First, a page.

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Editorials

EDITORIAL: Police brutality uncalled for

Police officers whipping a truck driver who failed curfew deadline at Nakuru town
Police officers whipping a truck driver who failed curfew deadline at Nakuru town on march 27,2020. PHOTO | CHEBOITE KIGEN | NMG 

Even as the police enforce the curfew restrictions the government imposed to check the spread of coronavirus, officers must respect the human rights and dignity of Kenyans.

Cases of police meting out excessive abuses against the public, including fatal shootings, fly in the face of the broader objectives, which the government is seeking to achieve, which is to keep all Kenyans safe.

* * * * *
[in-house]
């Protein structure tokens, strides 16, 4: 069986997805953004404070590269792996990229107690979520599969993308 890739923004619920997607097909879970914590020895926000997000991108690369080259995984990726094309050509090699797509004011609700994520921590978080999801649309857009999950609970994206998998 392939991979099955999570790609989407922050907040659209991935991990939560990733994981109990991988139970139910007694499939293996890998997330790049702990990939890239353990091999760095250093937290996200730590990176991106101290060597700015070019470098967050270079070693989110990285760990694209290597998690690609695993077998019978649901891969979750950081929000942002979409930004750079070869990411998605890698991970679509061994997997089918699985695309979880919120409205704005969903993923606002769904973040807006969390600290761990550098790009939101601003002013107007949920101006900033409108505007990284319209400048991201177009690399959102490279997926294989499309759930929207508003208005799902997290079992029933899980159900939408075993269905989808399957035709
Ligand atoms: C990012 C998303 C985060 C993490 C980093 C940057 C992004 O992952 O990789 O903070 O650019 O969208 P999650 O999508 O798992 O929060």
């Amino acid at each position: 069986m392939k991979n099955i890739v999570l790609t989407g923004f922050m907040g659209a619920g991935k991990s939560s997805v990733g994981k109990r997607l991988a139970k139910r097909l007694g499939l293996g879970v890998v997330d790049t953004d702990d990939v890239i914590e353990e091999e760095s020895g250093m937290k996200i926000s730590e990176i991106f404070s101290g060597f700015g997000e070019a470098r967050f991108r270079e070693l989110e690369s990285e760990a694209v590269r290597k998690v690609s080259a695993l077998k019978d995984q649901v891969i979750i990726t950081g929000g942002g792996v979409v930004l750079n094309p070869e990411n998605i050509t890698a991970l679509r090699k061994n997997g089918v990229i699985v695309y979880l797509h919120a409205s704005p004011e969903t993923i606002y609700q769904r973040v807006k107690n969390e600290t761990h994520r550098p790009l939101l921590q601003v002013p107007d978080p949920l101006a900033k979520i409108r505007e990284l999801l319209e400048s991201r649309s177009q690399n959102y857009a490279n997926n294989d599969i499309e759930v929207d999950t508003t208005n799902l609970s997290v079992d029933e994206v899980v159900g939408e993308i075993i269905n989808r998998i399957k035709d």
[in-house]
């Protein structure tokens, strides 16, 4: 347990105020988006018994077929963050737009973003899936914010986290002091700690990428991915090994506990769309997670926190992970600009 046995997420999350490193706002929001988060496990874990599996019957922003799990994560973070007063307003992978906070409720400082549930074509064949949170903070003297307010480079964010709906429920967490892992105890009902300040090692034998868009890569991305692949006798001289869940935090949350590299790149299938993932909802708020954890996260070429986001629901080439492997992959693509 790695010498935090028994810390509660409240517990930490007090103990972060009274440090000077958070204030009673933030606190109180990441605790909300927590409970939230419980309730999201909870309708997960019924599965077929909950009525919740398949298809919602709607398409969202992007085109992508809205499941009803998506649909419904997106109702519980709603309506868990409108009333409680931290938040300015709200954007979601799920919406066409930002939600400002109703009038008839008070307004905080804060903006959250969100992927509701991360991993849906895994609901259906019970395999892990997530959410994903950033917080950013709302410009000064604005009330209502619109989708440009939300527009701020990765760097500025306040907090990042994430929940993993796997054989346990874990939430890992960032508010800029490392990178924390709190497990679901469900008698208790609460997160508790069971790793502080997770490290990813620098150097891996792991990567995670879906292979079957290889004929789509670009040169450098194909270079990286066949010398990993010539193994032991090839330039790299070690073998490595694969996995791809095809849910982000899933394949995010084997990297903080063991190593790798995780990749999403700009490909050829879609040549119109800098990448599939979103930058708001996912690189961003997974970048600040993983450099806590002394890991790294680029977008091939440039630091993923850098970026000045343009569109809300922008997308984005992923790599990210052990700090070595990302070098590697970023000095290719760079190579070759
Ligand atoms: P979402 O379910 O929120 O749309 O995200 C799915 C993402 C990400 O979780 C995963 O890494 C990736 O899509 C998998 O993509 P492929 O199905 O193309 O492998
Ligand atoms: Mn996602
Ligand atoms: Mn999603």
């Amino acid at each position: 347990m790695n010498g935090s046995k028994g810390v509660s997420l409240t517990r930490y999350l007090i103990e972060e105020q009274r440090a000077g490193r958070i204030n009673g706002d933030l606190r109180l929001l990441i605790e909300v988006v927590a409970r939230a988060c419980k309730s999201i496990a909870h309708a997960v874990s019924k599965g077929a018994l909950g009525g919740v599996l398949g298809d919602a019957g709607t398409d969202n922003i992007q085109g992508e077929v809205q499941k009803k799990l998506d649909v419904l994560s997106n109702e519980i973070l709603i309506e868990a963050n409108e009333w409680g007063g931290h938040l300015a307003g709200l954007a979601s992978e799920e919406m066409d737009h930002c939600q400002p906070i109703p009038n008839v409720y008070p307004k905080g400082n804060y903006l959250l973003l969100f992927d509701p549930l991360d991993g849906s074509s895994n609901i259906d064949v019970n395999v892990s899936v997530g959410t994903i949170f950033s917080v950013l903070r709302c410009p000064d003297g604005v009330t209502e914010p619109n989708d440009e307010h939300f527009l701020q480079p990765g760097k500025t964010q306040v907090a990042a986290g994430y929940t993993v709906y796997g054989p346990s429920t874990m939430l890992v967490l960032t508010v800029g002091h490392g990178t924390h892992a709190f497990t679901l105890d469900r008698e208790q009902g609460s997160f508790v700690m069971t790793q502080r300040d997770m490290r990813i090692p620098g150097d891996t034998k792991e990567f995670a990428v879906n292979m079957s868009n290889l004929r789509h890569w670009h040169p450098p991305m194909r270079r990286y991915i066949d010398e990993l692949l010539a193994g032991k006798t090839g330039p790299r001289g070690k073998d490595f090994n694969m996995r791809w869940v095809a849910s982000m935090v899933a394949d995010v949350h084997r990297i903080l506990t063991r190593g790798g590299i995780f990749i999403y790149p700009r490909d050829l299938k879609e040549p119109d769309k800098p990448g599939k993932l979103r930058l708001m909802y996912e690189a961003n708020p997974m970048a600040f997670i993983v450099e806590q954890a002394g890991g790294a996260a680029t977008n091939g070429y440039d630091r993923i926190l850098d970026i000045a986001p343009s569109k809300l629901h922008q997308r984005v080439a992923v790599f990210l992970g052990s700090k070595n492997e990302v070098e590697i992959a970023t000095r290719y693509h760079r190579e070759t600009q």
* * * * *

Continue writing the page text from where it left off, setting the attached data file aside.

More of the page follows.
It is reprehensible for the police to treat citizens as delinquents or criminals to be subdued by the use of excessive force. As the court has rightly observed in compelling the police to publish the curfew guidelines of its officers, the police must of necessity act within the law. The whole point of the curfew is to manage the movement of people, not to criminalise movement.

Police have been blamed for the deaths of at least two people, a boda boda rider in Mombasa and a 13-year-old boy in Nairobi who was shot while on the balcony of his family's home. These cases are a blot on the record of the police service and wipe out the good work that other officers are doing.

Extra-judicial killings remain criminal. The officers responsible must be arrested and prosecuted. The police must be humane when enforcing the curfew.

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